A recent study was reported as saying a sugar tax would have us drinking more alcohol. But the study didn't establish this fact. The results were mixed with no evidence one thing caused another.
The audio version of a long read on stalling life expectancy in the UK.
As 'Heart Month' kicks off across North America, a cardiovascular researcher explains how the neighbourhood you live in can affect your risks of heart disease.
Obesity is on the rise among urban African women of reproductive age in all of the 24 countries studied.
Climate change threatens to widen the health gap between the haves and have-nots. Here's why addressing environmental issues that drive poor health is a starting point.
Like many Indigenous groups around the world, the James Bay Cree of northern Québec have a disproportionately high rate of diabetes. They’re facing it down with a decidedly Indigenous solution.
Understanding the psychology behind why we overeat can help us to consume less.
We turn to doctors to treat cancer, addiction and high blood pressure. And, they have a lot of training and tools to help us. Why is that not so with obesity?
Dieting fads have been around for more than a century, but none of them has been shown to curb obesity long-term. The good news is that scientific evidence is revealing treatments that do work.
More than half of dogs and cats around the globe are overweight. Are well-intentioned owners to blame?
Despite the efforts of millions of Americans, obesity rates continue to climb. Why is it so hard to lose weight and to keep it off? It's a lot more complicated than just pushing back the plate.
Health care providers often recommend exercise to overweight people as a way to lose weight, but that often does not work. Injuries can occur, and frustration can mount. Can walking with them work?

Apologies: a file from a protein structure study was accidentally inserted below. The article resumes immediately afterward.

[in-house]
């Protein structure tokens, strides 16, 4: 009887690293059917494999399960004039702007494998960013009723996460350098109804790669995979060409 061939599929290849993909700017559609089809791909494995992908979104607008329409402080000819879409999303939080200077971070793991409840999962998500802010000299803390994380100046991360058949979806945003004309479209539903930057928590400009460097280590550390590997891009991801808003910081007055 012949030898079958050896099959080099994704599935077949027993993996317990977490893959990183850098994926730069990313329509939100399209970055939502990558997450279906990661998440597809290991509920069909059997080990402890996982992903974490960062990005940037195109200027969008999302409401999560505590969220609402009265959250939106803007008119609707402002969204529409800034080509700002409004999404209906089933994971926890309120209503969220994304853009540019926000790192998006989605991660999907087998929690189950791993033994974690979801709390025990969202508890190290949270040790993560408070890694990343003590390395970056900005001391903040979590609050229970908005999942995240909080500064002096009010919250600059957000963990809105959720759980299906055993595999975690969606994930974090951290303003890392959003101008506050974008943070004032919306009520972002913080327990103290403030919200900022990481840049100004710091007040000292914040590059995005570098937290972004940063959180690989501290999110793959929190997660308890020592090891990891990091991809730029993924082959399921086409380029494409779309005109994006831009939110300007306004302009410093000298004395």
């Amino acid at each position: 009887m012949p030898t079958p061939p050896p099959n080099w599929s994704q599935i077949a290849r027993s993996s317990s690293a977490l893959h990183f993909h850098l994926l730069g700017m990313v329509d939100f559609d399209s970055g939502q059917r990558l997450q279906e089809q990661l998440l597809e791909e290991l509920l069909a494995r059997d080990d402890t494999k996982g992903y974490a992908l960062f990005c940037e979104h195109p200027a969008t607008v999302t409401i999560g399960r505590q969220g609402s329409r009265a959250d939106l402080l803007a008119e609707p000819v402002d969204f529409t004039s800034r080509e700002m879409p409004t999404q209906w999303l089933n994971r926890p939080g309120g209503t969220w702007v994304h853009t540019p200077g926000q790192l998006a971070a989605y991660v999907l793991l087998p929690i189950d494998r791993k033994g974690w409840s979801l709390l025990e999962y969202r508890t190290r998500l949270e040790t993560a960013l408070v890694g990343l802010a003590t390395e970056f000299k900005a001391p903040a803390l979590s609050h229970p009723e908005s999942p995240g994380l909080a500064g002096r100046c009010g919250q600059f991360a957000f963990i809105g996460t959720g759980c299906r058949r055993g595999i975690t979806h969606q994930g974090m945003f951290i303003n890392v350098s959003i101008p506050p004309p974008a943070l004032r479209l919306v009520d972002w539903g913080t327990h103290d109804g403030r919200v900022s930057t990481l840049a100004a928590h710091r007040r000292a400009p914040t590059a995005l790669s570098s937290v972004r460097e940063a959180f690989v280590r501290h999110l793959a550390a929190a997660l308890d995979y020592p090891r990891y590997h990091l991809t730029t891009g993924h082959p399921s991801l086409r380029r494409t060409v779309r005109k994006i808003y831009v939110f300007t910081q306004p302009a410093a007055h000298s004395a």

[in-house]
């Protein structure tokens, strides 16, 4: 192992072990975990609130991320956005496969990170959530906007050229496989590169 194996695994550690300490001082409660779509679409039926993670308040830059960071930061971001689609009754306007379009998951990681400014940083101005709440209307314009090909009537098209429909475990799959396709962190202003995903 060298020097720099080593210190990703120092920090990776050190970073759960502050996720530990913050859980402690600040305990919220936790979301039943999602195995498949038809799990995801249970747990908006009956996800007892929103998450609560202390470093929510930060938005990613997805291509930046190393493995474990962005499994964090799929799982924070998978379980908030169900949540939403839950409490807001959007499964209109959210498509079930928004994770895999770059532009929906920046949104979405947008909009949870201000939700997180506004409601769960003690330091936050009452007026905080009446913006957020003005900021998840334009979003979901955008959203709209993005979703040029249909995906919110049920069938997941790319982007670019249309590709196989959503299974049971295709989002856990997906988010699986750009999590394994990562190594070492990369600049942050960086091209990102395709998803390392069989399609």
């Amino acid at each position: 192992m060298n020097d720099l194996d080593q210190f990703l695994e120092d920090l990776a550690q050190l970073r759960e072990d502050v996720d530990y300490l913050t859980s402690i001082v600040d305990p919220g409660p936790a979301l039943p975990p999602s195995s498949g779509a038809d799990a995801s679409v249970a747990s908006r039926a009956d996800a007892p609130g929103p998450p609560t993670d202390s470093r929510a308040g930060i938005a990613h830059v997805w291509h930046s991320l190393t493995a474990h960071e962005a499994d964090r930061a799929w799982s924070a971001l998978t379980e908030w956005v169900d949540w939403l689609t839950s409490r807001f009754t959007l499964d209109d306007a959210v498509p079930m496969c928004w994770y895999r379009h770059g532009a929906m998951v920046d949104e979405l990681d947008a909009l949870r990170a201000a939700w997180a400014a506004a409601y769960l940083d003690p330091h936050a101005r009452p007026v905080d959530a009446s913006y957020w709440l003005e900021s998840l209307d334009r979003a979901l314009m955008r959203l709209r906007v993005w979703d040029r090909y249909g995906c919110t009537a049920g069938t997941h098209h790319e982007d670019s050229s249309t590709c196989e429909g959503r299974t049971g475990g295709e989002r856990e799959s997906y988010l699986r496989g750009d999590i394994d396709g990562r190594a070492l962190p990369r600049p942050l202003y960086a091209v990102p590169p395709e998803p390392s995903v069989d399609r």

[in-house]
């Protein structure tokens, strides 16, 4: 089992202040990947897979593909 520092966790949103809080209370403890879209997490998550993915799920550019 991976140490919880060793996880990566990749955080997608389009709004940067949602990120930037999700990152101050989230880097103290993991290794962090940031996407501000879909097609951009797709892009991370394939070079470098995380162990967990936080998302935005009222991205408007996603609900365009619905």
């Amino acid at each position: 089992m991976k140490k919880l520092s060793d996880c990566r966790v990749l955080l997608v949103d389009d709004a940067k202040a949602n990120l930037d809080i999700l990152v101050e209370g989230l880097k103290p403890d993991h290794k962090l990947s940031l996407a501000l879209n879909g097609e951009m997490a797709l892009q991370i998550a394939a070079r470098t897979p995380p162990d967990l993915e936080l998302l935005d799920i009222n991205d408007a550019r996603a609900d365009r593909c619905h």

Dieting is a setup. The act of dieting causes physiological changes that make it hard to continue dieting successfully. Here's how the body fights back when some people try to lose weight.
As a result of increasingly sedentary lifestyles, individuals now have relatively less muscle mass and relatively more body fat.
Living near lots of fast-food outlets doesn't automatically encourage weight gain in your neighbourhood, but coupled with a lack of exercise facilities, it just might.
Research shows that children attending schools with low-quality food environments, in poorer neighborhoods, gain more central body fat -- putting them at risk of obesity and cardiometabolic disease.
Surgical techniques for varicose veins are becoming more refined, but not all cases require surgery. Lifestyle changes can help.
Governments must understand that the factors making cities convenient and productive also make their residents prone to obesity. They must confront this challenge with intelligent, focused policies.
South Africa has problems with hunger and obesity and both are linked to malnutrition. But solutions like taxes, education, regulating food advertising and labelling can help the problem.
...but we should focus on lifestyle factors we can change.